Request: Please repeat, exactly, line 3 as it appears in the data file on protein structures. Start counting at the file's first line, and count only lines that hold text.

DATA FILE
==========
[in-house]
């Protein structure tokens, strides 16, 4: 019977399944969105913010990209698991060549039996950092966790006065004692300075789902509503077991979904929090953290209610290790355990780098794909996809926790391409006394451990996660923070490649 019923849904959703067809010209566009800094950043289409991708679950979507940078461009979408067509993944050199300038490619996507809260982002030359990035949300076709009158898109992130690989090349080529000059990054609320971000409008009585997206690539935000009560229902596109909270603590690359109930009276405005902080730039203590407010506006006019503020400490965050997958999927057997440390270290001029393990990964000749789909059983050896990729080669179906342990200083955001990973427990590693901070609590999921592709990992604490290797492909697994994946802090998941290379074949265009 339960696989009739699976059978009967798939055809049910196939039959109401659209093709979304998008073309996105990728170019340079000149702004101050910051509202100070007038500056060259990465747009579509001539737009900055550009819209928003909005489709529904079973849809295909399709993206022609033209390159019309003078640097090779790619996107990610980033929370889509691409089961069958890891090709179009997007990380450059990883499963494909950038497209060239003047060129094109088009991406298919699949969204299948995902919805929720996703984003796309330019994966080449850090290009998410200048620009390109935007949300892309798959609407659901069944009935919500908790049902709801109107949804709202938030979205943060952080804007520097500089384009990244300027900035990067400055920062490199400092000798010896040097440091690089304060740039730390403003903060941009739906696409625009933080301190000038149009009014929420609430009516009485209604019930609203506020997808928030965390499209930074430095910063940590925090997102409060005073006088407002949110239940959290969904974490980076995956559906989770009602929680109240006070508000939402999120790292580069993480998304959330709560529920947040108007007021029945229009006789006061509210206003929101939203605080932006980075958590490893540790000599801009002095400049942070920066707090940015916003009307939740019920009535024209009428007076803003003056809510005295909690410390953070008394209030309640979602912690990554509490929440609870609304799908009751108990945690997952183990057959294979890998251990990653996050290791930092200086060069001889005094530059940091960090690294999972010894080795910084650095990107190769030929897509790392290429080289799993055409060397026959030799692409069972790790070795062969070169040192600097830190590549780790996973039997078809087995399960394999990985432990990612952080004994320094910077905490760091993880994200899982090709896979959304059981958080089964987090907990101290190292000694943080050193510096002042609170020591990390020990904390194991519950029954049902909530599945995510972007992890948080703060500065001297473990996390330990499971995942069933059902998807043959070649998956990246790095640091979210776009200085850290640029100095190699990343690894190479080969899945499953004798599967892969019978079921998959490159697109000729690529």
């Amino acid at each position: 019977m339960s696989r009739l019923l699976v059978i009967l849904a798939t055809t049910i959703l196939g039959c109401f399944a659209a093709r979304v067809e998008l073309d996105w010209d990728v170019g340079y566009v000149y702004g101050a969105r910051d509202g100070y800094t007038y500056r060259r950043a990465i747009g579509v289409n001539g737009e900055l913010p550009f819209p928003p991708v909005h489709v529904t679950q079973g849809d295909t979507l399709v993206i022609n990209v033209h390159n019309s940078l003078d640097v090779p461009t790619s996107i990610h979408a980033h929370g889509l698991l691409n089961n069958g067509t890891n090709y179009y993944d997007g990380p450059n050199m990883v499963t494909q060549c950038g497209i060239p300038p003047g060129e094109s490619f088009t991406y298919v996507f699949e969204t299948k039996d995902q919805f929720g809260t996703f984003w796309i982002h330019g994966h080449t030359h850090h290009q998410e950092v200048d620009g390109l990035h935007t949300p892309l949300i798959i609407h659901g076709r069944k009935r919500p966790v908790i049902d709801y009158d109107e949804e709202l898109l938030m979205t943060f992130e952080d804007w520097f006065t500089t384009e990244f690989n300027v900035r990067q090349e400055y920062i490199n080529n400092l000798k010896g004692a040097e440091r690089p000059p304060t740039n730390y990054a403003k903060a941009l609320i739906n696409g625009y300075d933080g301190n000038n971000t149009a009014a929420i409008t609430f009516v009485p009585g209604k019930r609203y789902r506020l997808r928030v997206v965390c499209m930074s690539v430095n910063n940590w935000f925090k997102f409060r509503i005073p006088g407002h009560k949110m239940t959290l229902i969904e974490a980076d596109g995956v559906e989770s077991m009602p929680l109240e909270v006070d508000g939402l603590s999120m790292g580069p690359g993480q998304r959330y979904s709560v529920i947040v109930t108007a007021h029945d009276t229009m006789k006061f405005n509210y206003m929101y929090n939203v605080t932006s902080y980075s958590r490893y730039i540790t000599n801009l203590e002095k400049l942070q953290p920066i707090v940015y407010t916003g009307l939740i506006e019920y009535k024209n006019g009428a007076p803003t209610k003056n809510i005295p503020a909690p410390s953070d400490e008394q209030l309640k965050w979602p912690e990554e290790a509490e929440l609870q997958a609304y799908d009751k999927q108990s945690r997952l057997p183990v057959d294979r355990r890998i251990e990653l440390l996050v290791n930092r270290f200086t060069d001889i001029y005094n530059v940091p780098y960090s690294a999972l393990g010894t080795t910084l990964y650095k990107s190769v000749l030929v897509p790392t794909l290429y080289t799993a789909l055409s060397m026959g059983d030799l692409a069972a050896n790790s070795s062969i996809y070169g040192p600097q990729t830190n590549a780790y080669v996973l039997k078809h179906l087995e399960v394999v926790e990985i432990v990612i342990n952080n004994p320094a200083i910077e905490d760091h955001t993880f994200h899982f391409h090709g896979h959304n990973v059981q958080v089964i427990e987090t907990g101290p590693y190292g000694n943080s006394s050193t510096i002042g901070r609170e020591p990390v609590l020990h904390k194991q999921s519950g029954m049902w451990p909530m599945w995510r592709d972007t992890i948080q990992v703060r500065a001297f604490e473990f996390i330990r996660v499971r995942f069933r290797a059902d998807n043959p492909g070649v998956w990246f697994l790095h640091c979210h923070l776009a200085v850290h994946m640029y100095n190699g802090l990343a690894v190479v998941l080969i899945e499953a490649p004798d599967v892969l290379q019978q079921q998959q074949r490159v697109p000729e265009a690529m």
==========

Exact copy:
């Amino acid at each position: 019977m339960s696989r009739l019923l699976v059978i009967l849904a798939t055809t049910i959703l196939g039959c109401f399944a659209a093709r979304v067809e998008l073309d996105w010209d990728v170019g340079y566009v000149y702004g101050a969105r910051d509202g100070y800094t007038y500056r060259r950043a990465i747009g579509v289409n001539g737009e900055l913010p550009f819209p928003p991708v909005h489709v529904t679950q079973g849809d295909t979507l399709v993206i022609n990209v033209h390159n019309s940078l003078d640097v090779p461009t790619s996107i990610h979408a980033h929370g889509l698991l691409n089961n069958g067509t890891n090709y179009y993944d997007g990380p450059n050199m990883v499963t494909q060549c950038g497209i060239p300038p003047g060129e094109s490619f088009t991406y298919v996507f699949e969204t299948k039996d995902q919805f929720g809260t996703f984003w796309i982002h330019g994966h080449t030359h850090h290009q998410e950092v200048d620009g390109l990035h935007t949300p892309l949300i798959i609407h659901g076709r069944k009935r919500p966790v908790i049902d709801y009158d109107e949804e709202l898109l938030m979205t943060f992130e952080d804007w520097f006065t500089t384009e990244f690989n300027v900035r990067q090349e400055y920062i490199n080529n400092l000798k010896g004692a040097e440091r690089p000059p304060t740039n730390y990054a403003k903060a941009l609320i739906n696409g625009y300075d933080g301190n000038n971000t149009a009014a929420i409008t609430f009516v009485p009585g209604k019930r609203y789902r506020l997808r928030v997206v965390c499209m930074s690539v430095n910063n940590w935000f925090k997102f409060r509503i005073p006088g407002h009560k949110m239940t959290l229902i969904e974490a980076d596109g995956v559906e989770s077991m009602p929680l109240e909270v006070d508000g939402l603590s999120m790292g580069p690359g993480q998304r959330y979904s709560v529920i947040v109930t108007a007021h029945d009276t229009m006789k006061f405005n509210y206003m929101y929090n939203v605080t932006s902080y980075s958590r490893y730039i540790t000599n801009l203590e002095k400049l942070q953290p920066i707090v940015y407010t916003g009307l939740i506006e019920y009535k024209n006019g009428a007076p803003t209610k003056n809510i005295p503020a909690p410390s953070d400490e008394q209030l309640k965050w979602p912690e990554e290790a509490e929440l609870q997958a609304y799908d009751k999927q108990s945690r997952l057997p183990v057959d294979r355990r890998i251990e990653l440390l996050v290791n930092r270290f200086t060069d001889i001029y005094n530059v940091p780098y960090s690294a999972l393990g010894t080795t910084l990964y650095k990107s190769v000749l030929v897509p790392t794909l290429y080289t799993a789909l055409s060397m026959g059983d030799l692409a069972a050896n790790s070795s062969i996809y070169g040192p600097q990729t830190n590549a780790y080669v996973l039997k078809h179906l087995e399960v394999v926790e990985i432990v990612i342990n952080n004994p320094a200083i910077e905490d760091h955001t993880f994200h899982f391409h090709g896979h959304n990973v059981q958080v089964i427990e987090t907990g101290p590693y190292g000694n943080s006394s050193t510096i002042g901070r609170e020591p990390v609590l020990h904390k194991q999921s519950g029954m049902w451990p909530m599945w995510r592709d972007t992890i948080q990992v703060r500065a001297f604490e473990f996390i330990r996660v499971r995942f069933r290797a059902d998807n043959p492909g070649v998956w990246f697994l790095h640091c979210h923070l776009a200085v850290h994946m640029y100095n190699g802090l990343a690894v190479v998941l080969i899945e499953a490649p004798d599967v892969l290379q019978q079921q998959q074949r490159v697109p000729e265009a690529m």